To Protect Or Go Bare Glass

I am going to start this blog by stating that I own a protective glass filter for every lens I own.  They are not UV filters or Skylight Filters.  They are clear glass filters and I suppose they have some sort of multi coating.  I only use the best filters made and they are usually Heliopan, B+W, Carl Zeiss, and Fuji.  These are not cheap filters. They cost anywhere from $60.00 to $120.00 depending upon the size and make.

What does a UV filter do?

A UV filter helps to eliminate blue casts caused by UV Rays WHEN USING

FILM.  Digital cameras use sensors and UV correction is no longer really necessary.

A Skylight filter has a slight warming effect on an image.

There are two schools of thought when it comes to screwing a protective filter on to your lens.

 School number 1

People who are part of this school believe that the protective filter Is essential for protecting the front element of the lens under all Conditions.

They also feel that they would rather clean a filter instead of the front of a lens because there is less chance of scratching the front element should there be some kind of grit on it.

But the main reason is protection as the name implies.  Protection flying stuff, bangs and dings, hurricanes and drops.  I have a cat that finds great joy rolling camera stuff of the dining room table where she and my camera equipment have no right to be.

 School number 2

Folks in this school feel that putting a protective type of filter on the front of a lens is kin to putting a couple of layers of Saran Wrap on the front of the lens.   They feel that image quality is impacted edge to edge of the given frame.

They feel that the extra glass surfaces will cause flare and under certain conditions produce an effect called ghosting.  Ghosting could occur at night while taking a picture with street lights in it and up against a dark sky or building, more so when the lens is wide opened.

Vignette.  This is the shading of the of the image, which could be caused by the mount of the protective filter, adding just enough front end extension to block light.  This usually looks like the corners are about a stop darker than the rest of the image.

Going off on a bit of a tangent, there are those in school number 2 who believe that a lens hood serves the purpose of protection.  Speaking from experience, a lens hood does add an extra layer of protection and it does so without adding another glass surface.

Lens hoods are essential for every lens and you should not leave home without it.  Simply it prevents flare and even more important it prevents light from above the sides and below from hitting the front element and causing a drop in contrast.  LENS HOODS ARE ESSENTIALOR EVERY SERIOUS PHOTOGRAPHER.

Okay I am back from the tangent.

So who is right and who is wrong and is there a middle ground?

There can be middle ground and the middle will be different for everyone.

Points to make

I have not experienced a measurable loss of image quality by using a filter but I also use very good filters.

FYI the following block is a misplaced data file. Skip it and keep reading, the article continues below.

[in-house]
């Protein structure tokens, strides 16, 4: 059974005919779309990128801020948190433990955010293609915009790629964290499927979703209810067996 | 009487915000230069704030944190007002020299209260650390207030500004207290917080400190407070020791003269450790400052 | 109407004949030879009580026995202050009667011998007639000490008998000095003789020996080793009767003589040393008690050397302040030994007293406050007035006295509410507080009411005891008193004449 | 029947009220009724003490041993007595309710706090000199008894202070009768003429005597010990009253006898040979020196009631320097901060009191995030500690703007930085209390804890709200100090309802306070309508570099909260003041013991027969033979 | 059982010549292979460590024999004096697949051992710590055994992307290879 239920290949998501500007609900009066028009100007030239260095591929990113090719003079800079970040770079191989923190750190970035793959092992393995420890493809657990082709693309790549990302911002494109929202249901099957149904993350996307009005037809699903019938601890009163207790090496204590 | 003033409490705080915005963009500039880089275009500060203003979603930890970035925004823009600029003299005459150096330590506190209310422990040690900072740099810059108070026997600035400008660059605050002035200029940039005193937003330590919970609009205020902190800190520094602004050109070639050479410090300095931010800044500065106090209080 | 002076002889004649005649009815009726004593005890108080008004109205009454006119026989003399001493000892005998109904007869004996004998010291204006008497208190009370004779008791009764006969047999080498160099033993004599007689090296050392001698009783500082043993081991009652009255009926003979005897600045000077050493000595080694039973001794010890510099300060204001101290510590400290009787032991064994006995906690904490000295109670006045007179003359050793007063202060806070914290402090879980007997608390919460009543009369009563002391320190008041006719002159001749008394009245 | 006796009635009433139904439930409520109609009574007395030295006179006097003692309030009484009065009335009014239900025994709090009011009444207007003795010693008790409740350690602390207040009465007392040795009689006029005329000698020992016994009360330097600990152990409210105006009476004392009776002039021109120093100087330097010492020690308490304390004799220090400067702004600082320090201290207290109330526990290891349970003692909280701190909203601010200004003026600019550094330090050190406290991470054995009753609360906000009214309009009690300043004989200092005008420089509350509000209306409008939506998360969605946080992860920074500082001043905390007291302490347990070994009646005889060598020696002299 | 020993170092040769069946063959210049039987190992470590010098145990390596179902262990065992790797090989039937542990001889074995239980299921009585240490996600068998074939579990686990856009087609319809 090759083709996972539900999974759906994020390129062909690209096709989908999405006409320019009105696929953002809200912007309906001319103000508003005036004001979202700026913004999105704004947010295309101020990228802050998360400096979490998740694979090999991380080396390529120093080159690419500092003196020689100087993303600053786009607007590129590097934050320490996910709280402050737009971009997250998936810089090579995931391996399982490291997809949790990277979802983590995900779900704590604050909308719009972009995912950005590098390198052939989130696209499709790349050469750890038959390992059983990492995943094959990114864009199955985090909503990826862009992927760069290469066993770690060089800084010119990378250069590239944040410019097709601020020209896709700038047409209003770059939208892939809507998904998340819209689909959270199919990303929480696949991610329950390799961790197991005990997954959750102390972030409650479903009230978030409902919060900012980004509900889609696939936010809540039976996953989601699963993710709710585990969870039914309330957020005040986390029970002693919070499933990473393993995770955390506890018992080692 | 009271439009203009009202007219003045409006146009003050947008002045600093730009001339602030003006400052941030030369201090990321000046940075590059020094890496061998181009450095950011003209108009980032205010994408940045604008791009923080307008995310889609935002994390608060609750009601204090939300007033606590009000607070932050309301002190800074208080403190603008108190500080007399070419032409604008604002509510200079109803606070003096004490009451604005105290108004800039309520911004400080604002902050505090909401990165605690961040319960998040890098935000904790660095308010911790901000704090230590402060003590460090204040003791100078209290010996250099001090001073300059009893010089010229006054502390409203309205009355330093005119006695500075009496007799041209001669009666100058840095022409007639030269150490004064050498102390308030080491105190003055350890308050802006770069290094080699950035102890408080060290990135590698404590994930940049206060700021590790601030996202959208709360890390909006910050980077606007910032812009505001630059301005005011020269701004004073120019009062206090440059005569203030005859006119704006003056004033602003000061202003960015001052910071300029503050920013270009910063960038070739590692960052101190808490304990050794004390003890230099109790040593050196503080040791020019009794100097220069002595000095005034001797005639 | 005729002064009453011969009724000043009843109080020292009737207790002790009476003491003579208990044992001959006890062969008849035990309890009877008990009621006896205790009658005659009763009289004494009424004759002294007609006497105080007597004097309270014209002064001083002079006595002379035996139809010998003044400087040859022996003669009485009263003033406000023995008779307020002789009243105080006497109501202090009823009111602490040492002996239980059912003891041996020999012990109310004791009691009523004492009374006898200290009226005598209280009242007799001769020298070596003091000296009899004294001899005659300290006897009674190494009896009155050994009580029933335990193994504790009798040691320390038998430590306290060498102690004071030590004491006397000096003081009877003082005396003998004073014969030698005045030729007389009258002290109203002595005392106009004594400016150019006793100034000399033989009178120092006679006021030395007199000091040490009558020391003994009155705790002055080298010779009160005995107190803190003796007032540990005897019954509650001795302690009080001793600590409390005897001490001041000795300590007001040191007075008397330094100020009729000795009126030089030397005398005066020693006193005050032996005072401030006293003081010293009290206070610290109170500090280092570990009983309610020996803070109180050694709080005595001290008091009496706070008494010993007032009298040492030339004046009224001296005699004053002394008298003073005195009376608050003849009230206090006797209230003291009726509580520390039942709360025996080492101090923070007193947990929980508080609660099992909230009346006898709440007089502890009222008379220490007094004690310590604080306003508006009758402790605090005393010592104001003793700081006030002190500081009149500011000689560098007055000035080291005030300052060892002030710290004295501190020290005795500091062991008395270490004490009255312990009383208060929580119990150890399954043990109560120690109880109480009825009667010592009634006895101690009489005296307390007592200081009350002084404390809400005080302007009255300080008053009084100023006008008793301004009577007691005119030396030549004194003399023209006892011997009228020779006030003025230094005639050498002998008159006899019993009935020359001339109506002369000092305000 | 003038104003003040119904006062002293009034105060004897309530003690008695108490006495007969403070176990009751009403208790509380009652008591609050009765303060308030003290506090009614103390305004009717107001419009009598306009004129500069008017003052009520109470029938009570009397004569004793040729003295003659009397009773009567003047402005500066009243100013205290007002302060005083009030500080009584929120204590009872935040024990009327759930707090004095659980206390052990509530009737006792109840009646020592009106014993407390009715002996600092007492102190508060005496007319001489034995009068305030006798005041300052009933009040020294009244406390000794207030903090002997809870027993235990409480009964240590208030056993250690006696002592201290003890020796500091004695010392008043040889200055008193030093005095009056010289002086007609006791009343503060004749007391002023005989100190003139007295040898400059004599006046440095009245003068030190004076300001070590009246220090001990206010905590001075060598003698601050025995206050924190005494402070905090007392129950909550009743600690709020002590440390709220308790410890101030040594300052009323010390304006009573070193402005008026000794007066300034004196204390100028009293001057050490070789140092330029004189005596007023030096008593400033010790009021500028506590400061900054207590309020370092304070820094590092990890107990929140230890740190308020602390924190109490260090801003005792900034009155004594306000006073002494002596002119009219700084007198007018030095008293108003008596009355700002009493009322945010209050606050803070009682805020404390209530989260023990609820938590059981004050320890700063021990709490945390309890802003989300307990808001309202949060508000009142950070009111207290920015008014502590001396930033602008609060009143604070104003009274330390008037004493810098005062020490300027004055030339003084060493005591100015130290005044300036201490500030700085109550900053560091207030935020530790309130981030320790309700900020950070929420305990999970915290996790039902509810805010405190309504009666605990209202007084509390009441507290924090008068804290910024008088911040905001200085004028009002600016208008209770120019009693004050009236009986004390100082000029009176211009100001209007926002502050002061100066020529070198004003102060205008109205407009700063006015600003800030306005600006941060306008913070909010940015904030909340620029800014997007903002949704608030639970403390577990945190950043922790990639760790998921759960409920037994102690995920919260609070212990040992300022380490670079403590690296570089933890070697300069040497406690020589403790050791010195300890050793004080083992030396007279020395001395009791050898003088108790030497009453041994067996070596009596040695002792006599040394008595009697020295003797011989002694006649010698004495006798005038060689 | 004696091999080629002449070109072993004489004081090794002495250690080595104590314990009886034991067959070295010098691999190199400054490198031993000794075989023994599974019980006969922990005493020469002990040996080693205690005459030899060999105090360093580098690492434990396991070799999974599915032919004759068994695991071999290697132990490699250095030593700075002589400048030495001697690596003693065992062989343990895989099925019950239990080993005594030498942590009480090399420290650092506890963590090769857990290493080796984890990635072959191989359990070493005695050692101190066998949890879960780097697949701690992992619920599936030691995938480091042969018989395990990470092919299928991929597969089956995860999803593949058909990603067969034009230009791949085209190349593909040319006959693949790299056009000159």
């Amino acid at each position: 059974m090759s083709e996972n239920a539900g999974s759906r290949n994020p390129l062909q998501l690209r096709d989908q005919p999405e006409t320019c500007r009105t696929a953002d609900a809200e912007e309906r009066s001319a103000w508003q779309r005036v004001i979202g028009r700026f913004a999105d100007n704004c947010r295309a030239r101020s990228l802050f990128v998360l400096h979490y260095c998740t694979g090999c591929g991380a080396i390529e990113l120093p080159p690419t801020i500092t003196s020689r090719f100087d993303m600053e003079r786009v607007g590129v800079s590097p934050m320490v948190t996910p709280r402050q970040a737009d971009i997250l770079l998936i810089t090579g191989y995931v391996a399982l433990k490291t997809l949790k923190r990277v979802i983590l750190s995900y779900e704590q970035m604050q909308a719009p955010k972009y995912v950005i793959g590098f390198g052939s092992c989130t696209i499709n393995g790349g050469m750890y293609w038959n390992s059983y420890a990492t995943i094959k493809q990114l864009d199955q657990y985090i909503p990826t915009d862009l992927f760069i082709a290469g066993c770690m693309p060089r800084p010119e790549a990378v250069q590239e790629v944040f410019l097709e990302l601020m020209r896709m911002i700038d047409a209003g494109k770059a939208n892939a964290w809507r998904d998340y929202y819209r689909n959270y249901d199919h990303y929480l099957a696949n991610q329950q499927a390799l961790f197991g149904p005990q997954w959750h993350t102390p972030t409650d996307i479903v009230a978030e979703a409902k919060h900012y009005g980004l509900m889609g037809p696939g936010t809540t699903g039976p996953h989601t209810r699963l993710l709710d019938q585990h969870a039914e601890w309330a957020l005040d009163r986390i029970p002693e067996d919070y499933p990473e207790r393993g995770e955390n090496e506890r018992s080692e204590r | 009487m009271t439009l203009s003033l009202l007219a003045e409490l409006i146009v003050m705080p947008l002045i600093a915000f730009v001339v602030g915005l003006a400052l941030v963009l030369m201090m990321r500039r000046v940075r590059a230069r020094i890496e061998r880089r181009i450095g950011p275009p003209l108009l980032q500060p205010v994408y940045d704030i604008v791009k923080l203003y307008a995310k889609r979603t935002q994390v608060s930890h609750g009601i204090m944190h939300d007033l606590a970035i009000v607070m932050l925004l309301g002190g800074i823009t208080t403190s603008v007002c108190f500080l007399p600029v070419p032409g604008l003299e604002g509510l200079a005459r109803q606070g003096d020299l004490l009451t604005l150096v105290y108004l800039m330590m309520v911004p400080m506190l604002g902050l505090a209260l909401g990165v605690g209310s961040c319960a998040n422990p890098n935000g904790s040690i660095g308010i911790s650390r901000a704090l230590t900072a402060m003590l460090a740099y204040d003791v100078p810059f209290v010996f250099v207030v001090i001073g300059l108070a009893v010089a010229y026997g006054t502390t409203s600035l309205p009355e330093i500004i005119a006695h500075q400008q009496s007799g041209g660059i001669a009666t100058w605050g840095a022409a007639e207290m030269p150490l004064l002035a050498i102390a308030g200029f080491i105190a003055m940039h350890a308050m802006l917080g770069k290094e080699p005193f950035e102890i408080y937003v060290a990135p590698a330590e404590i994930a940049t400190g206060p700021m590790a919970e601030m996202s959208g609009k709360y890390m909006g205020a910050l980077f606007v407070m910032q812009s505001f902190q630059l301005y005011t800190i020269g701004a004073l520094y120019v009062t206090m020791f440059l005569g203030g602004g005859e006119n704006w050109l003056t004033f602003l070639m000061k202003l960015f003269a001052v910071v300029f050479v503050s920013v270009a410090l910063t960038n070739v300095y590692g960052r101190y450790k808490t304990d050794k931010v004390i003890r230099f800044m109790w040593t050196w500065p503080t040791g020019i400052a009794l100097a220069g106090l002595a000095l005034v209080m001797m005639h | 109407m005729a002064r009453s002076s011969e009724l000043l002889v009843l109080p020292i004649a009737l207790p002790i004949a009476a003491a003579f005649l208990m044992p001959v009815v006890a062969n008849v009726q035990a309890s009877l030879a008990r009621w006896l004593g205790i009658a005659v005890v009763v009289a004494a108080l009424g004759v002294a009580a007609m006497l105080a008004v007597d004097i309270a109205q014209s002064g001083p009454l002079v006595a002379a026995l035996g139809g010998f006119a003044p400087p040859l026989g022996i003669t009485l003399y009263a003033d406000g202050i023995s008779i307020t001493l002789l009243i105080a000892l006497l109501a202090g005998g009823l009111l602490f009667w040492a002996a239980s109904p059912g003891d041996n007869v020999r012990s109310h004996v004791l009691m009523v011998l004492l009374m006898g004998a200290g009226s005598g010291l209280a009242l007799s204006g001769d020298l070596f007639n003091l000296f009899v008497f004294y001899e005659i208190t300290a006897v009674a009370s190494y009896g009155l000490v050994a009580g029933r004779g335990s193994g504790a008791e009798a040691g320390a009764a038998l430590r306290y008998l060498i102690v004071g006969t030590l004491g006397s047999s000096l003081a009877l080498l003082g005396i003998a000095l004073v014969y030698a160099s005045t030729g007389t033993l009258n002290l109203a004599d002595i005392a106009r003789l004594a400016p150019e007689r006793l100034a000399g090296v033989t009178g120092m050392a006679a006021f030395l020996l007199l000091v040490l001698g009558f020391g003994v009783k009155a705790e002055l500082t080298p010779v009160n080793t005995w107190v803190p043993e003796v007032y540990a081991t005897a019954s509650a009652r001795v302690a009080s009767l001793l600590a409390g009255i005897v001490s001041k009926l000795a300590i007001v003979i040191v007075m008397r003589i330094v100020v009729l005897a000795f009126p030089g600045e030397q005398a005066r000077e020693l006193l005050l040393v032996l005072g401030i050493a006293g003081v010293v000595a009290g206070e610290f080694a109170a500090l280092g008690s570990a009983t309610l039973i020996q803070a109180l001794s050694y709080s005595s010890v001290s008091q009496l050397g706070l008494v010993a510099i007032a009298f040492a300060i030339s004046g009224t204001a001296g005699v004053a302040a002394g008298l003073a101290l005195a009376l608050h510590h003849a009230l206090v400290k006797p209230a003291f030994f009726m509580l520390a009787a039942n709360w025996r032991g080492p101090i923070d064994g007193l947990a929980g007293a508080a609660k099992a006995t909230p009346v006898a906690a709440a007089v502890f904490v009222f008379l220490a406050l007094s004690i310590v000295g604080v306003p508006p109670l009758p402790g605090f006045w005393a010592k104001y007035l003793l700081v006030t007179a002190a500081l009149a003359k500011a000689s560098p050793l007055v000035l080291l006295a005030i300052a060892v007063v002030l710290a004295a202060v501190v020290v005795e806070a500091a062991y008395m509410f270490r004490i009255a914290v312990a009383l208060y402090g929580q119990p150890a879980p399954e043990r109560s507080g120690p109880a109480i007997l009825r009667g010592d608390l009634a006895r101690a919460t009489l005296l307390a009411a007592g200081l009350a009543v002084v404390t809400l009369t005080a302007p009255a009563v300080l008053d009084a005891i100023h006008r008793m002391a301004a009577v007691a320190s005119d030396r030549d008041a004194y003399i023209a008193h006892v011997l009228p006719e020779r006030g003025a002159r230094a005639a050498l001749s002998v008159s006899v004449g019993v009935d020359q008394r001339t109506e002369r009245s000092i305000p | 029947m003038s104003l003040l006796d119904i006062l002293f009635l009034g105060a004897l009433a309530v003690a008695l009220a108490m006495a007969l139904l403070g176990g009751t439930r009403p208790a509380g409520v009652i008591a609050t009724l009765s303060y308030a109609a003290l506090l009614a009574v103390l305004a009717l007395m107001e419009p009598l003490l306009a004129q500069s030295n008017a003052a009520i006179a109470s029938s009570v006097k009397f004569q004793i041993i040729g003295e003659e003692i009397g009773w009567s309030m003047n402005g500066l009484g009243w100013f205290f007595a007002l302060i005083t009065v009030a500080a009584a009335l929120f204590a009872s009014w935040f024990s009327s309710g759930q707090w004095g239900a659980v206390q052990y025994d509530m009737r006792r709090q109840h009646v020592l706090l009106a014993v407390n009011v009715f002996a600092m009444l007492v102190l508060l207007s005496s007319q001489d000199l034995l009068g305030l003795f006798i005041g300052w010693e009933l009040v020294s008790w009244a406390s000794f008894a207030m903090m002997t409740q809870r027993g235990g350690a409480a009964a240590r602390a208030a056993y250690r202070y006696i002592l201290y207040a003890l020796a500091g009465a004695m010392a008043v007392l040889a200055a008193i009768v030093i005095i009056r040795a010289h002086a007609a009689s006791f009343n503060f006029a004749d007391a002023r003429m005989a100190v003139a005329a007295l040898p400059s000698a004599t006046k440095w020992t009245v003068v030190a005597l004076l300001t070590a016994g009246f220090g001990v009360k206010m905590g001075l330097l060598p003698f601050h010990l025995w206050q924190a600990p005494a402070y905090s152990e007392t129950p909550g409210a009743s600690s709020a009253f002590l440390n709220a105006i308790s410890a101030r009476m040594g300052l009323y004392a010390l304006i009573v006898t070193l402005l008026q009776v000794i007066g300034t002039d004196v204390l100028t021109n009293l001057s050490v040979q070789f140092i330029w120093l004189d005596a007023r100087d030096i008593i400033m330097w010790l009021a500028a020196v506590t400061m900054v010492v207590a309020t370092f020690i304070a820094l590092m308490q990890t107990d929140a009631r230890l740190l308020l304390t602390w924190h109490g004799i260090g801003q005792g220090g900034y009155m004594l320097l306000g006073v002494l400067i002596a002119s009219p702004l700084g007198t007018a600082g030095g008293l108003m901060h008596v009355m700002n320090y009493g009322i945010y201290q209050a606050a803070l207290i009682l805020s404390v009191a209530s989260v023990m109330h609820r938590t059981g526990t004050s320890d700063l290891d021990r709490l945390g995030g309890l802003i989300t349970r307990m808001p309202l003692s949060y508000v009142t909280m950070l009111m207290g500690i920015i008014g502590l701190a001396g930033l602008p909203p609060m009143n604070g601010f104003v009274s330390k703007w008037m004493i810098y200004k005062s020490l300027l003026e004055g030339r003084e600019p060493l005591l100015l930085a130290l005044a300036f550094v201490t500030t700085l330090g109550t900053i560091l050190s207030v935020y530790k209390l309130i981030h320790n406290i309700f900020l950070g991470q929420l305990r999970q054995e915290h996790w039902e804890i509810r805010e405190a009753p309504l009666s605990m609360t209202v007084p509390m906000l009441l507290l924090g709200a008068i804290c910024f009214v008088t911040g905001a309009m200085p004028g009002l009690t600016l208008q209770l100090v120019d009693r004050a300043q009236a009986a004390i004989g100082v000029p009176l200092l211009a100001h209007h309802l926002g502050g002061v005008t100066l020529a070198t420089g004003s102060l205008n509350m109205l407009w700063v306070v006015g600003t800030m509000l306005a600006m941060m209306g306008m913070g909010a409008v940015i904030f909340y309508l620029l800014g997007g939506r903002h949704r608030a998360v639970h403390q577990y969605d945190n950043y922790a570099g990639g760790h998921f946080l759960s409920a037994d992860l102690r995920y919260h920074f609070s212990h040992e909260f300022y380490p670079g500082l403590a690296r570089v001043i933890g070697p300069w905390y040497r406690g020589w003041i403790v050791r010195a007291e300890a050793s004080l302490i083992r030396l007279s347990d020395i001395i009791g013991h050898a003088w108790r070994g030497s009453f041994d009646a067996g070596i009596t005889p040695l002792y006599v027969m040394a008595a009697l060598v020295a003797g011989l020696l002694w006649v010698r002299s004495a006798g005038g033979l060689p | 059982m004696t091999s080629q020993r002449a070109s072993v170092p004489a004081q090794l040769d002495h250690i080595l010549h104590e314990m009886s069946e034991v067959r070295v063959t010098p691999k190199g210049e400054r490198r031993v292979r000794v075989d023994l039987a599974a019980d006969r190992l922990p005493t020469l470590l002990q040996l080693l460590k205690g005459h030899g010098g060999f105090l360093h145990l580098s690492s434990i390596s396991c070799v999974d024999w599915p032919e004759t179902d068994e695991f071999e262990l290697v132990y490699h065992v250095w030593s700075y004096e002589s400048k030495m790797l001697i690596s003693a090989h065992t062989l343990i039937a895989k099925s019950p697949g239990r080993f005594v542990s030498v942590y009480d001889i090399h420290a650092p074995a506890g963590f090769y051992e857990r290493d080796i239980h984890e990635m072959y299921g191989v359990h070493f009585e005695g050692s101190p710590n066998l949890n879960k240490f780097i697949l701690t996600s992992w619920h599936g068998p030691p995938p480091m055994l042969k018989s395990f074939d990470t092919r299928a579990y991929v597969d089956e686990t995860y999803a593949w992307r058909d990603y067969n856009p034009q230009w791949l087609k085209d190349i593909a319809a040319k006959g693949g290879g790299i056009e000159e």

I have experienced ghosting as described above

I have had some vignette issues on ultra wide lenses but that can happen even without a filter

I have had a filter shatter when it was hit by a flying rock from the road.  The front element survived and it may not have had the filter not been on the lens.

What do I do?  Like I said above when this blog first started, I have a protective filter for every lens I own.  I only use them under what I consider to be adverse conditions.

Those conditions are:

Being on beaches with blowing sand or salt water.

Polluted smoke areas with possible debris in the air

Muddy forest trails, and the like could require protection

Rainy and misty conditions.  Safer to wipe of a filter as opposed to a front element.

So I keep protective filters handy if I feel I need them, but do not keep them permanently on a lens.

Lens hoods.  They are always on my lenses.  Period.  If you do not then you should expect image degradation caused by extraneous light.  They can also serve to protect the front of lens.  As an example, misjudging the width of a doorway where suddenly you plus your camera and lens can’t all fit and your camera bounces off the door jam.

I also carry filters that do have overall impact on images.

Variable Neutral Density

Polarizer.

I have one each of these filters.  They accommodate my largest lens.  If I need these filters for smaller lenses then I use adapter rings so the larger filter fits on to a smaller lens front.  As an example a ring that goes from 58mm to 72mm.

If you are concerned about the image quality being impacted then make sure you buy the best filters.  Again, Heliopan, B+W, Fuji, Carl Zeiss.  They should be neutrally clear.  There is no need for them to be UV correcting filters.  Just clear optical glass.

 

 

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3 thoughts on “To Protect Or Go Bare Glass

  1. Excellent article. I would only add that if you use the same lens or lenses to still take slides or prints, having the UV filter for both doesn’t really hurt and might save a little money.

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